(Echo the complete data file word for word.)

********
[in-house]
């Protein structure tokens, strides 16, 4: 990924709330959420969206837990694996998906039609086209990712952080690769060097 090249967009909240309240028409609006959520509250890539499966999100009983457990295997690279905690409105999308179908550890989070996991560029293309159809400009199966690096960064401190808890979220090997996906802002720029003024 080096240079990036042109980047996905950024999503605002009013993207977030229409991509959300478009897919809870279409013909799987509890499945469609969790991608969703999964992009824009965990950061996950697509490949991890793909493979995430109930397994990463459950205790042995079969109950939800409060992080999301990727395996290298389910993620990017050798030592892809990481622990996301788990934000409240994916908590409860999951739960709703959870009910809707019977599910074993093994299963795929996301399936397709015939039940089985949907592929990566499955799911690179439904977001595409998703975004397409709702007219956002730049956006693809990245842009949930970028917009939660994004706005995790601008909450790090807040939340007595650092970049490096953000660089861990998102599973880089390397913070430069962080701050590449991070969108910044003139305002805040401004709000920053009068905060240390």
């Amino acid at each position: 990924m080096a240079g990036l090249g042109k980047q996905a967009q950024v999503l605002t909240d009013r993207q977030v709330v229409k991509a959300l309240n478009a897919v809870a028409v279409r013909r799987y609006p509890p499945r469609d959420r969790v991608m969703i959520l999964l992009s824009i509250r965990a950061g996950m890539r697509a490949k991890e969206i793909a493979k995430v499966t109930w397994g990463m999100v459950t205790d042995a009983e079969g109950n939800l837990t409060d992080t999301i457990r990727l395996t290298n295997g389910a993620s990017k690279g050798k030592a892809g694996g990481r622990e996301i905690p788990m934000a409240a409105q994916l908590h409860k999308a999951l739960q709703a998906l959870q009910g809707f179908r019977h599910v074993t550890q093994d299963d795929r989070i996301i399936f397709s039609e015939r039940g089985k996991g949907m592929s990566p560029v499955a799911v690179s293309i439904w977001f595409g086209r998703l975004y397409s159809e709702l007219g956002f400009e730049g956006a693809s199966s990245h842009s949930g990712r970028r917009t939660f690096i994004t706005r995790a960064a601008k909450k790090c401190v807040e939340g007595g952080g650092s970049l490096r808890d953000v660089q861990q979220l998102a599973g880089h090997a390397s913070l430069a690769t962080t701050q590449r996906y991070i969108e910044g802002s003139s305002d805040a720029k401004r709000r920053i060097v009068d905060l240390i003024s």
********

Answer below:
[in-house]
């Protein structure tokens, strides 16, 4: 990924709330959420969206837990694996998906039609086209990712952080690769060097 090249967009909240309240028409609006959520509250890539499966999100009983457990295997690279905690409105999308179908550890989070996991560029293309159809400009199966690096960064401190808890979220090997996906802002720029003024 080096240079990036042109980047996905950024999503605002009013993207977030229409991509959300478009897919809870279409013909799987509890499945469609969790991608969703999964992009824009965990950061996950697509490949991890793909493979995430109930397994990463459950205790042995079969109950939800409060992080999301990727395996290298389910993620990017050798030592892809990481622990996301788990934000409240994916908590409860999951739960709703959870009910809707019977599910074993093994299963795929996301399936397709015939039940089985949907592929990566499955799911690179439904977001595409998703975004397409709702007219956002730049956006693809990245842009949930970028917009939660994004706005995790601008909450790090807040939340007595650092970049490096953000660089861990998102599973880089390397913070430069962080701050590449991070969108910044003139305002805040401004709000920053009068905060240390």
């Amino acid at each position: 990924m080096a240079g990036l090249g042109k980047q996905a967009q950024v999503l605002t909240d009013r993207q977030v709330v229409k991509a959300l309240n478009a897919v809870a028409v279409r013909r799987y609006p509890p499945r469609d959420r969790v991608m969703i959520l999964l992009s824009i509250r965990a950061g996950m890539r697509a490949k991890e969206i793909a493979k995430v499966t109930w397994g990463m999100v459950t205790d042995a009983e079969g109950n939800l837990t409060d992080t999301i457990r990727l395996t290298n295997g389910a993620s990017k690279g050798k030592a892809g694996g990481r622990e996301i905690p788990m934000a409240a409105q994916l908590h409860k999308a999951l739960q709703a998906l959870q009910g809707f179908r019977h599910v074993t550890q093994d299963d795929r989070i996301i399936f397709s039609e015939r039940g089985k996991g949907m592929s990566p560029v499955a799911v690179s293309i439904w977001f595409g086209r998703l975004y397409s159809e709702l007219g956002f400009e730049g956006a693809s199966s990245h842009s949930g990712r970028r917009t939660f690096i994004t706005r995790a960064a601008k909450k790090c401190v807040e939340g007595g952080g650092s970049l490096r808890d953000v660089q861990q979220l998102a599973g880089h090997a390397s913070l430069a690769t962080t701050q590449r996906y991070i969108e910044g802002s003139s305002d805040a720029k401004r709000r920053i060097v009068d905060l240390i003024s």